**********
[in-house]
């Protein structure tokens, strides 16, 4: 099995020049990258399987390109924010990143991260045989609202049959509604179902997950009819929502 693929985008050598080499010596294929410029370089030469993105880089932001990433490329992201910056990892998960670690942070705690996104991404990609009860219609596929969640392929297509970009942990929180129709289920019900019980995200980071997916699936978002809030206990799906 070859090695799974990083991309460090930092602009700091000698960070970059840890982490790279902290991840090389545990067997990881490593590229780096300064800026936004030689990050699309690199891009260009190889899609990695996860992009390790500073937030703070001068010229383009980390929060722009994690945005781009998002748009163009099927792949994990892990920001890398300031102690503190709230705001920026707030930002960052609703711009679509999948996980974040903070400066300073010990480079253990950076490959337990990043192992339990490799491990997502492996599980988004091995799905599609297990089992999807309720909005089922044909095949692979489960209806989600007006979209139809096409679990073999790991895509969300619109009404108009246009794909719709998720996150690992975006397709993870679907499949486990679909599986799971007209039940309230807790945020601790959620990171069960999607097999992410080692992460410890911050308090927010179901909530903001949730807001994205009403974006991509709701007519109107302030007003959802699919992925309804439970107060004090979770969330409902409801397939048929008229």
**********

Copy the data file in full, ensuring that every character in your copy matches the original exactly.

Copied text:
[in-house]
């Protein structure tokens, strides 16, 4: 099995020049990258399987390109924010990143991260045989609202049959509604179902997950009819929502 693929985008050598080499010596294929410029370089030469993105880089932001990433490329992201910056990892998960670690942070705690996104991404990609009860219609596929969640392929297509970009942990929180129709289920019900019980995200980071997916699936978002809030206990799906 070859090695799974990083991309460090930092602009700091000698960070970059840890982490790279902290991840090389545990067997990881490593590229780096300064800026936004030689990050699309690199891009260009190889899609990695996860992009390790500073937030703070001068010229383009980390929060722009994690945005781009998002748009163009099927792949994990892990920001890398300031102690503190709230705001920026707030930002960052609703711009679509999948996980974040903070400066300073010990480079253990950076490959337990990043192992339990490799491990997502492996599980988004091995799905599609297990089992999807309720909005089922044909095949692979489960209806989600007006979209139809096409679990073999790991895509969300619109009404108009246009794909719709998720996150690992975006397709993870679907499949486990679909599986799971007209039940309230807790945020601790959620990171069960999607097999992410080692992460410890911050308090927010179901909530903001949730807001994205009403974006991509709701007519109107302030007003959802699919992925309804439970107060004090979770969330409902409801397939048929008229």